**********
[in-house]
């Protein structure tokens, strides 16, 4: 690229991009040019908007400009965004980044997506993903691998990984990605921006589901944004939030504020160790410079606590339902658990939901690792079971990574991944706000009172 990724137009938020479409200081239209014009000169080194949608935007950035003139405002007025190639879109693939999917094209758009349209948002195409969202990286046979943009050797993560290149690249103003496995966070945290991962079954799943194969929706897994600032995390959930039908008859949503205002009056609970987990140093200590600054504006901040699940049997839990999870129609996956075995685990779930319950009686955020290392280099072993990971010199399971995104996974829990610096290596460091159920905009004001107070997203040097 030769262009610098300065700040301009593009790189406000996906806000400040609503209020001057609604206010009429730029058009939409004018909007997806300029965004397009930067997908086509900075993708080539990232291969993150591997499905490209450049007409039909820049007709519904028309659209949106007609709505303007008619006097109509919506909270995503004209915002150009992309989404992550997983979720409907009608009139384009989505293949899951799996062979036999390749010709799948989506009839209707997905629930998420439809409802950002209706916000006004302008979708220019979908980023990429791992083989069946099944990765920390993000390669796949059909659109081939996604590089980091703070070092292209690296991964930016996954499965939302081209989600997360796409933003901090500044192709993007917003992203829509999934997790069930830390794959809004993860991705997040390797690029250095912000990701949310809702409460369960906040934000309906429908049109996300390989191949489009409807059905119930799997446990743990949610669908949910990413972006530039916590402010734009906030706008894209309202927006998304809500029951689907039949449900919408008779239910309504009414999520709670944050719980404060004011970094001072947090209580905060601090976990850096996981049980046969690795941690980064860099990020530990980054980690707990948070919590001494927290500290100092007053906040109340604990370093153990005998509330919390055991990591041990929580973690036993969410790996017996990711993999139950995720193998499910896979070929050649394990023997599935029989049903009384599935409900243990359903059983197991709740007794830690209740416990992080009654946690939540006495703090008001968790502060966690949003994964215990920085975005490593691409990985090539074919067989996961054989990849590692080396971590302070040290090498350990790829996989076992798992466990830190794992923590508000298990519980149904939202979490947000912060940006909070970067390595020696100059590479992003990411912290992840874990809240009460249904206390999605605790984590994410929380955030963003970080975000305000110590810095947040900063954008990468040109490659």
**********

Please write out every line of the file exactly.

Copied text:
[in-house]
């Protein structure tokens, strides 16, 4: 690229991009040019908007400009965004980044997506993903691998990984990605921006589901944004939030504020160790410079606590339902658990939901690792079971990574991944706000009172 990724137009938020479409200081239209014009000169080194949608935007950035003139405002007025190639879109693939999917094209758009349209948002195409969202990286046979943009050797993560290149690249103003496995966070945290991962079954799943194969929706897994600032995390959930039908008859949503205002009056609970987990140093200590600054504006901040699940049997839990999870129609996956075995685990779930319950009686955020290392280099072993990971010199399971995104996974829990610096290596460091159920905009004001107070997203040097 030769262009610098300065700040301009593009790189406000996906806000400040609503209020001057609604206010009429730029058009939409004018909007997806300029965004397009930067997908086509900075993708080539990232291969993150591997499905490209450049007409039909820049007709519904028309659209949106007609709505303007008619006097109509919506909270995503004209915002150009992309989404992550997983979720409907009608009139384009989505293949899951799996062979036999390749010709799948989506009839209707997905629930998420439809409802950002209706916000006004302008979708220019979908980023990429791992083989069946099944990765920390993000390669796949059909659109081939996604590089980091703070070092292209690296991964930016996954499965939302081209989600997360796409933003901090500044192709993007917003992203829509999934997790069930830390794959809004993860991705997040390797690029250095912000990701949310809702409460369960906040934000309906429908049109996300390989191949489009409807059905119930799997446990743990949610669908949910990413972006530039916590402010734009906030706008894209309202927006998304809500029951689907039949449900919408008779239910309504009414999520709670944050719980404060004011970094001072947090209580905060601090976990850096996981049980046969690795941690980064860099990020530990980054980690707990948070919590001494927290500290100092007053906040109340604990370093153990005998509330919390055991990591041990929580973690036993969410790996017996990711993999139950995720193998499910896979070929050649394990023997599935029989049903009384599935409900243990359903059983197991709740007794830690209740416990992080009654946690939540006495703090008001968790502060966690949003994964215990920085975005490593691409990985090539074919067989996961054989990849590692080396971590302070040290090498350990790829996989076992798992466990830190794992923590508000298990519980149904939202979490947000912060940006909070970067390595020696100059590479992003990411912290992840874990809240009460249904206390999605605790984590994410929380955030963003970080975000305000110590810095947040900063954008990468040109490659």